Coal India requests mn vaccine doses after nearly 400 staff die of Covid-19

The world’s top coal miner, which employs about 259,000 people, said it has written to government officials requesting about 1 million doses be made available for staff and their family members


Coronavirus Vaccine | Coal India Ltd | Narendra Modi

Coal India Ltd., one of the nation’s biggest employers, has asked Prime Minister Narendra Modi’s government to help accelerate the vaccination of its work force after the deaths of almost 400 staff from Covid-19.

The world’s top coal miner, which employs about 259,000 people, said it has written to government officials requesting about 1 million doses be made available for staff and their family members. So far, some 64,000 employees — about a quarter of the work force — have been vaccinated, and the company is seeking to speed up the inoculation drive after unions pressed the case.

“The company should be looking at mass vaccination programs that cover all employees and their family members so that the damage can be arrested,” said Sudhir Ghurde, general secretary at Akhil Bharatiya Khadan Mazdoor Sangh, one of the leading unions.

The plea for more shots comes as Modi’s administration has come under intense criticism for the handling of India’s deadly second virus wave and botched vaccine rollout. The country — which has the second-highest number of Covid cases in the world — has seen its health infrastructure break down over the past two months, with major cities running out of oxygen and hospitals flooded with patients.

Read More: Coal workers in battle for frontline status amid Covid-19 pandemic

India has suffered from a critical shortage of inoculations, leading some centers to close down as the country struggled to ramp up domestic production and procure doses internationally. In an effort to address the crisis, Modi announced free shots for all adults in a speech to the nation on Monday.

Coal mine employees have been on the front lines of the pandemic, working their shifts during lockdowns to make sure power plants don’t run out of fuel that produces nearly 70% of India’s electricity. Work at mines continued even as deaths accelerated in the second wave that began around mid-February.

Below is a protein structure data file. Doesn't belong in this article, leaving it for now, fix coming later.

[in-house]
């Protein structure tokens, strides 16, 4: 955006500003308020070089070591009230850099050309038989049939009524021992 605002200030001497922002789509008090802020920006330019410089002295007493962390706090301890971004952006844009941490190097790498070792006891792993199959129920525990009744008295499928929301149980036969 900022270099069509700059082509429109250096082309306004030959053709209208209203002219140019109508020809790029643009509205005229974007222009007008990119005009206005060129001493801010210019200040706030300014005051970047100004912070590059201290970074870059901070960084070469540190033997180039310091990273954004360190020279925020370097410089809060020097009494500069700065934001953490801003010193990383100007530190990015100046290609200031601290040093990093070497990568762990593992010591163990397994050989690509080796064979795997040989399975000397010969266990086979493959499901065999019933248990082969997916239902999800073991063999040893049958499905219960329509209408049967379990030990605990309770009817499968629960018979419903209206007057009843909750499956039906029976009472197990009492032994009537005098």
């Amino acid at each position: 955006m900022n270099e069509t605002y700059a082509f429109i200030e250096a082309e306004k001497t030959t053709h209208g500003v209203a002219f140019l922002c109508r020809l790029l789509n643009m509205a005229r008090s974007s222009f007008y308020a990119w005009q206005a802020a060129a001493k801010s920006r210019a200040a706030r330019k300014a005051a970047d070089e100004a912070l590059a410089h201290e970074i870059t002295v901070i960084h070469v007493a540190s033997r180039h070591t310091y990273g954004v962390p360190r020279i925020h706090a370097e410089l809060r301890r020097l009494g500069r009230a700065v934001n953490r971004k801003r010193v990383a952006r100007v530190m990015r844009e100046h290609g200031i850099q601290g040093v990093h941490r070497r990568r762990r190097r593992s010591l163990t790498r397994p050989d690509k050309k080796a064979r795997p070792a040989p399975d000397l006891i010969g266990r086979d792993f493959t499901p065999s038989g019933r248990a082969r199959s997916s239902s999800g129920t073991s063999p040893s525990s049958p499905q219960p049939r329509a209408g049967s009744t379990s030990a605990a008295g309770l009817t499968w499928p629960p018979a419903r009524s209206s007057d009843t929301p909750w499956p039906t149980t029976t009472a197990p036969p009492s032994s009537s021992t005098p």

Coal India said most of the casualties have occurred during the second wave. Although the situation has started to ease, the company is recruiting more medical staff on a temporary basis and investing in oxygen facilities to prepare for a possible resurgence of the disease. A total of nearly 6,000 workers have been infected, with more than 1,000 continuing to receive treatment, the company said.

While the pace of infections has been slowing recently, India has lost more than 351,000 citizens from Covid-19, according to the latest government data. The South Asian nation has administrated 239 million inoculations since the start of the world’s biggest vaccination drive that began on Jan. 16, with 3.4% now fully immunized. At the current pace, it will take another 20 months to cover 75% of the population, according to the Bloomberg Vaccination Tracker.

Safety Protocols

The pandemic has hit some industries around the globe harder than others, such as meatpackers in the U.S. Yet India’s coal industry doesn’t pose some of the same dangers seen with businesses where workers are packed together in closed spaces. More than 90% of Coal India’s output comes from open pit mines, where coal is blasted out of the ground and then loaded on dumpers with the help of large shovels.

Coal India said it has strictly followed safety protocols, such as ensuring that employees wear masks and maintain hygiene, and that equipment is sanitized regularly. The company’s largest producing unit, South Eastern Coalfields Ltd., has seen the worst impact, accounting for nearly a third of the deaths.

Coal India has promised compensation of 1.5 million rupees ($20,600) to families of employees who died from the pandemic, as well as employment to one of the relatives.

The unions say more needs to be done to keep their workers safe, stressing the need for a ramp-up in vaccinations — for family members as well as employees. More than 35,000 family members have received shots so far.

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